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Maximum/Minimum Problems Help

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By — McGraw-Hill Professional
Updated on Aug 31, 2011

Introduction to Maximum/Minimum Problems

One of the great classical applications of the calculus is to determine the maxima and minima of functions. Look at Fig. 3.9. It shows some (local) maxima and (local) minima of the function f .

Applications of the Derivative 3.2 Maximum/Minimum Problems

Fig. 3.9

Notice that a maximum has the characterizing property that it looks like a hump: the function is increasing to the left of the hump and decreasing to the right of the hump. The derivative at the hump is 0: the function neither increases nor decreases at a local maximum. This is sometimes called Fermat’s test . Also, we see that the graph is concave down at a local maximum.

It is common to refer to the points where the derivative vanishes as critical points . In some contexts, we will designate the endpoints of the domain of our function to be critical points as well.

Now look at a local minimum. Notice that a minimum has the characterizing property that it looks like a valley: the function is decreasing to the left of the valley and increasing to the right of the valley. The derivative at the valley is 0: the function neither increases nor decreases at a local minimum. This is another manifestation of Fermat’s test. Also, we see that the graph is concave up at a local minimum.

Let us now apply these mathematical ideas to some concrete examples.

Examples

Example 1

Find all local maxima and minima of the function k(x) = x 3 − 3 x 2 − 24 x + 5.

Solution 1

We begin by calculating the first derivative:

k′ ( x ) = 3 x 2 − 6 x − 24 = 3( x + 2)( x − 4).

We notice that k′ vanishes only when x = −2 or x = 4. These are the only candidates for local maxima or minima. The second derivative is k″ ( x ) = 6 x − 6. Now k″ (4) = 18 > 0, so x = 4 is the location of a local minimum. Also k″ (−2) = −18 < 0, so x = −2 is the location of a local maximum. A glance at the graph of this function, as depicted in Fig. 3.10 , confirms our calculations.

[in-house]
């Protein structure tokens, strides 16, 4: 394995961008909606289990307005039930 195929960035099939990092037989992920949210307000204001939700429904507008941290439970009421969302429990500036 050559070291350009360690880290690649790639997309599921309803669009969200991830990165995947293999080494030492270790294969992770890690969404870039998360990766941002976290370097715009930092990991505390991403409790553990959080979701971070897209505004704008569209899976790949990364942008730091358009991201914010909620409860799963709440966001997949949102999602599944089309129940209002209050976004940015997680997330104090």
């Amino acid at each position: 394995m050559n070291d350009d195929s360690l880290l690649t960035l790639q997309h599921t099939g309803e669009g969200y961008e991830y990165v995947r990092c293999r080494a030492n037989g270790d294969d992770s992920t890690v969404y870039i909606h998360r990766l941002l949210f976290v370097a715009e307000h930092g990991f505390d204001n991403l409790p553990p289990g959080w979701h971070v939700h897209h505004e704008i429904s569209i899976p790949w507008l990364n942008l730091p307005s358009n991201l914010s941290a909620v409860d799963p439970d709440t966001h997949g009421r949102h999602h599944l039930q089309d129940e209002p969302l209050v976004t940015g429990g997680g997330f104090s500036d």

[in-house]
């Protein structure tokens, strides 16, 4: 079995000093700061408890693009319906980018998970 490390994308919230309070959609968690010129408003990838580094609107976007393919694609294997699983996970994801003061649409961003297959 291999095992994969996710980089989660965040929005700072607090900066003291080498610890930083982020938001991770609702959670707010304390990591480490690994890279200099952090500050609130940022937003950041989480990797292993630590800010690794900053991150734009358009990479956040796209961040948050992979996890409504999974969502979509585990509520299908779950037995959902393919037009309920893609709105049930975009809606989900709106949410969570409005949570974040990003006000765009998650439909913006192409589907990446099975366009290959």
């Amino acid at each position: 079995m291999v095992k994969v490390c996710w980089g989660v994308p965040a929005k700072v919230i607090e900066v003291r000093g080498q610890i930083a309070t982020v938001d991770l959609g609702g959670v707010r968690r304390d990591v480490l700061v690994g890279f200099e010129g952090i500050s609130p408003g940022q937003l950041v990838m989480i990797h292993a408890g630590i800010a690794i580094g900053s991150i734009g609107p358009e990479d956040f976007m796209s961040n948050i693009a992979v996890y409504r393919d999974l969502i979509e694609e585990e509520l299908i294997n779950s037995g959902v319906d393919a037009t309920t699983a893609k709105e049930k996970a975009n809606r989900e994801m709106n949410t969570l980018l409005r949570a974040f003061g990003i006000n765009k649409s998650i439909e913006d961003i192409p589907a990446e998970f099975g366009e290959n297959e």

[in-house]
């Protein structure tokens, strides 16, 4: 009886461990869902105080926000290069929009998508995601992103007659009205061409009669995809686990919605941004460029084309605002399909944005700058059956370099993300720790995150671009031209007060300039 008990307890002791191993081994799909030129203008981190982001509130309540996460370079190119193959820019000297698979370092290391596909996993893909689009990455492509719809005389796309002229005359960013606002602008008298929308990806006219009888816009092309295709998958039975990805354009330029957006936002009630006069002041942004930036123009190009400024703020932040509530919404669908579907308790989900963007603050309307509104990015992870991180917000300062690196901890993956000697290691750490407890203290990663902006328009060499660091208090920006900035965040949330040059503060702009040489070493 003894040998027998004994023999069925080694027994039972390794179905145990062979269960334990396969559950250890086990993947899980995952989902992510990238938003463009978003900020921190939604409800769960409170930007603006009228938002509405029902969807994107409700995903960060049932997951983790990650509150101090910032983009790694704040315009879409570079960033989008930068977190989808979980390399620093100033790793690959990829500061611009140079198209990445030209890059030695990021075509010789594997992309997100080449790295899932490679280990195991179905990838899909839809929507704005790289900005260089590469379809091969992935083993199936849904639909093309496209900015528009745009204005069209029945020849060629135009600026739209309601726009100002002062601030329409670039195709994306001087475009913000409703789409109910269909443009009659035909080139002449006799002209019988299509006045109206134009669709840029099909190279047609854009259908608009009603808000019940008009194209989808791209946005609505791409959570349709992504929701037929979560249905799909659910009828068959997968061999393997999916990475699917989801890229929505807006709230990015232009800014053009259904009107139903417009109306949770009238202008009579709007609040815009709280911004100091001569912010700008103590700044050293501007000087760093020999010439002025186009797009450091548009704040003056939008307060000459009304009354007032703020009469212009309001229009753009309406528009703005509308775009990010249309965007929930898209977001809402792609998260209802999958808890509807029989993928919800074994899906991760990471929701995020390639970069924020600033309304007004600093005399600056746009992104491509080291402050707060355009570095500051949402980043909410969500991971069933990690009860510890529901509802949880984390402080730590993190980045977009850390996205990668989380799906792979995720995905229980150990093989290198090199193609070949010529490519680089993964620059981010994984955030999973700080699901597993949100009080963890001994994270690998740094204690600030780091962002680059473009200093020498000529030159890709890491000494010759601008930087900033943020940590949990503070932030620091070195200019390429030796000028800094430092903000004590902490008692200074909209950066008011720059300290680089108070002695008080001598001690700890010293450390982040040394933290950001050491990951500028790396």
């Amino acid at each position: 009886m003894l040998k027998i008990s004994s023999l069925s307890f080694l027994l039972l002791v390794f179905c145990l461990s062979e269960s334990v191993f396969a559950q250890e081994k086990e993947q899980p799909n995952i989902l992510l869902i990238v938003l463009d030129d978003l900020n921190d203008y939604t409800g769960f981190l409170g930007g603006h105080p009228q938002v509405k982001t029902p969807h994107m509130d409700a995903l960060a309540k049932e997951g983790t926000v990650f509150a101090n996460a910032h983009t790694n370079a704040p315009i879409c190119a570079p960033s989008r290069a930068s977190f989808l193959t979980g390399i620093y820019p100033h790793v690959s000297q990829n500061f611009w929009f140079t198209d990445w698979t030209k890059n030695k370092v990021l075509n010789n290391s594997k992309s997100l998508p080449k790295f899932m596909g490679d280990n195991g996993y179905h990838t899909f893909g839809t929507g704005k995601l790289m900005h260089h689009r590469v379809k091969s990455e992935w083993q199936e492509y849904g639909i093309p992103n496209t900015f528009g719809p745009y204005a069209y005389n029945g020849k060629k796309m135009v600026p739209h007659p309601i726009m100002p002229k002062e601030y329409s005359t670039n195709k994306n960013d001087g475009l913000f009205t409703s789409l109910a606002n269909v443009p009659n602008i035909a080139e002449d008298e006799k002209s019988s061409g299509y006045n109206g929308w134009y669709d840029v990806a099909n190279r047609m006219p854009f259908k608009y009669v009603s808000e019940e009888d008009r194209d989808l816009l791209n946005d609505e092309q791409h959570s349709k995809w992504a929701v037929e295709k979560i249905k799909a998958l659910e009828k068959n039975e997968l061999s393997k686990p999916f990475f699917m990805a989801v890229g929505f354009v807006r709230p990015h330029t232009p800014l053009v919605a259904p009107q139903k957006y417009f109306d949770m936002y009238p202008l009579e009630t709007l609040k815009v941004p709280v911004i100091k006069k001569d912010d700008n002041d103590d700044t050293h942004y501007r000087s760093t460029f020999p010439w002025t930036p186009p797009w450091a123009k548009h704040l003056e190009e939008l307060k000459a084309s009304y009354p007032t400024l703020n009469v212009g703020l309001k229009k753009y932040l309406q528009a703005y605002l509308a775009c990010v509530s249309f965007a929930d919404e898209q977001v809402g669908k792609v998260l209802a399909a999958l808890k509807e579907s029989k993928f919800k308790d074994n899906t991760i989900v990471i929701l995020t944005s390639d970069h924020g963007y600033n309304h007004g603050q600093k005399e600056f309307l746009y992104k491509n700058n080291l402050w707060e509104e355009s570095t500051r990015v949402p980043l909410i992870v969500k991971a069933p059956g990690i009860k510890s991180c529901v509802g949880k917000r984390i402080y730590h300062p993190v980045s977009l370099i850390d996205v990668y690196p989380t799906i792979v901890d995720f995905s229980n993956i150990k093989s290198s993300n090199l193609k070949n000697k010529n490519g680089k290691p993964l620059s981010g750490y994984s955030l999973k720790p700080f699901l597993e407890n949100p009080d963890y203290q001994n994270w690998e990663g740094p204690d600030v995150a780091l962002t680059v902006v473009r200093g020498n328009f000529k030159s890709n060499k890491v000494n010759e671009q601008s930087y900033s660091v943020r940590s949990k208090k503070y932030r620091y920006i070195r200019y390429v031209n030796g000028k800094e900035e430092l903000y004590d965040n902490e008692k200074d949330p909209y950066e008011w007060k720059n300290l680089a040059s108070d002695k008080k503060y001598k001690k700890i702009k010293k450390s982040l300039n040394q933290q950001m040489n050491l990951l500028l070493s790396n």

Example 2

Find all local maxima and minima of the function g ( x ) = x + sin x .

Solution 2

First we calculate that

g′ ( x ) = 1 + cos x .

Thus g′ vanishes at the points (2 k + 1) for k = ..., −2, −1, 0, 1, 2, .... Now g″ ( x ) = sin x . And g″ ((2 k + 1) ) = 0. Thus the second derivative test is inconclusive. Let us instead look at the first derivative. We notice that it is always ≥ 0. But, as we have already noticed, the first derivative changes sign at a local maximum or minimum. We conclude that none of the points (2 k + 1) is either a maximum nor a minimum. The graph in Fig. 3.11 confirms this calculation.

You Try It: Find all local maxima and minima of the function g ( x ) = 2 x 3 − 15 x 2 + 24 x + 6.

Applications of the Derivative 3.2 Maximum/Minimum Problems

Fig. 3.10

Applications of the Derivative 3.2 Maximum/Minimum Problems

Fig. 3.11

Examples

Example 3

A box is to be made from a sheet of cardboard that measures 12″ × 12″. The construction will be achieved by cutting a square from each corner of the sheet and then folding up the sides (see Fig. 3.12 ). What is the box of greatest volume that can be constructed in this fashion?

Applications of the Derivative 3.2 Maximum/Minimum Problems

Fig. 3.12

Solution 3